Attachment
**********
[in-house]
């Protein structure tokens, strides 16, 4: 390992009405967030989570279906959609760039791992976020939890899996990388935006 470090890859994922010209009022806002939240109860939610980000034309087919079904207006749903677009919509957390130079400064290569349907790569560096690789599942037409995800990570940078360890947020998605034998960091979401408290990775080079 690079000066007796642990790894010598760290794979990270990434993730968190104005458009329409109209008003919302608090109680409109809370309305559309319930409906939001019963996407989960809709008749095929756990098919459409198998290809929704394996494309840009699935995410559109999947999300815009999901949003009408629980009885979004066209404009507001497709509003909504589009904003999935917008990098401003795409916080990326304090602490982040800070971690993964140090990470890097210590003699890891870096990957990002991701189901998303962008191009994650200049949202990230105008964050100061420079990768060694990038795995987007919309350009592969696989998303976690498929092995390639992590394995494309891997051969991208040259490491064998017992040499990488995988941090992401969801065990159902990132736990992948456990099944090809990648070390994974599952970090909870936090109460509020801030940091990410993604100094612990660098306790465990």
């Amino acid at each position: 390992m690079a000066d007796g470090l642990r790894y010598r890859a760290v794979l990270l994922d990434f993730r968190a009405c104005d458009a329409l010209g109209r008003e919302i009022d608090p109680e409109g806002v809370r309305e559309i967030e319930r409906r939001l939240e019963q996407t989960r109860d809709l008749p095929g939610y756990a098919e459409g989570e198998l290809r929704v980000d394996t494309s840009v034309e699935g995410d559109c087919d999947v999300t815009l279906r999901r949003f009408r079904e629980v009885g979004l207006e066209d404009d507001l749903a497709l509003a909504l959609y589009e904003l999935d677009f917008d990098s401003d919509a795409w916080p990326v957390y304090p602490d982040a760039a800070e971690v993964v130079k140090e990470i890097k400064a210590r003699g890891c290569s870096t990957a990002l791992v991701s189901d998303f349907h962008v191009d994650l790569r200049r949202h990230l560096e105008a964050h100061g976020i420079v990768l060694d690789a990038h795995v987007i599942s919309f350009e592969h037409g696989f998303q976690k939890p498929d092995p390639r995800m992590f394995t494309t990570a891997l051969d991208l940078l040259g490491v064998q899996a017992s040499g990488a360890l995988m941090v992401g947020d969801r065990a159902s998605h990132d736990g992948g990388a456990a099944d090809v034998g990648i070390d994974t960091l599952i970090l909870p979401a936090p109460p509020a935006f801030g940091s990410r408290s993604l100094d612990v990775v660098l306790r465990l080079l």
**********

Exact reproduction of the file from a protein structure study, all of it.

[in-house]
């Protein structure tokens, strides 16, 4: 390992009405967030989570279906959609760039791992976020939890899996990388935006 470090890859994922010209009022806002939240109860939610980000034309087919079904207006749903677009919509957390130079400064290569349907790569560096690789599942037409995800990570940078360890947020998605034998960091979401408290990775080079 690079000066007796642990790894010598760290794979990270990434993730968190104005458009329409109209008003919302608090109680409109809370309305559309319930409906939001019963996407989960809709008749095929756990098919459409198998290809929704394996494309840009699935995410559109999947999300815009999901949003009408629980009885979004066209404009507001497709509003909504589009904003999935917008990098401003795409916080990326304090602490982040800070971690993964140090990470890097210590003699890891870096990957990002991701189901998303962008191009994650200049949202990230105008964050100061420079990768060694990038795995987007919309350009592969696989998303976690498929092995390639992590394995494309891997051969991208040259490491064998017992040499990488995988941090992401969801065990159902990132736990992948456990099944090809990648070390994974599952970090909870936090109460509020801030940091990410993604100094612990660098306790465990």
């Amino acid at each position: 390992m690079a000066d007796g470090l642990r790894y010598r890859a760290v794979l990270l994922d990434f993730r968190a009405c104005d458009a329409l010209g109209r008003e919302i009022d608090p109680e409109g806002v809370r309305e559309i967030e319930r409906r939001l939240e019963q996407t989960r109860d809709l008749p095929g939610y756990a098919e459409g989570e198998l290809r929704v980000d394996t494309s840009v034309e699935g995410d559109c087919d999947v999300t815009l279906r999901r949003f009408r079904e629980v009885g979004l207006e066209d404009d507001l749903a497709l509003a909504l959609y589009e904003l999935d677009f917008d990098s401003d919509a795409w916080p990326v957390y304090p602490d982040a760039a800070e971690v993964v130079k140090e990470i890097k400064a210590r003699g890891c290569s870096t990957a990002l791992v991701s189901d998303f349907h962008v191009d994650l790569r200049r949202h990230l560096e105008a964050h100061g976020i420079v990768l060694d690789a990038h795995v987007i599942s919309f350009e592969h037409g696989f998303q976690k939890p498929d092995p390639r995800m992590f394995t494309t990570a891997l051969d991208l940078l040259g490491v064998q899996a017992s040499g990488a360890l995988m941090v992401g947020d969801r065990a159902s998605h990132d736990g992948g990388a456990a099944d090809v034998g990648i070390d994974t960091l599952i970090l909870p979401a936090p109460p509020a935006f801030g940091s990410r408290s993604l100094d612990v990775v660098l306790r465990l080079l």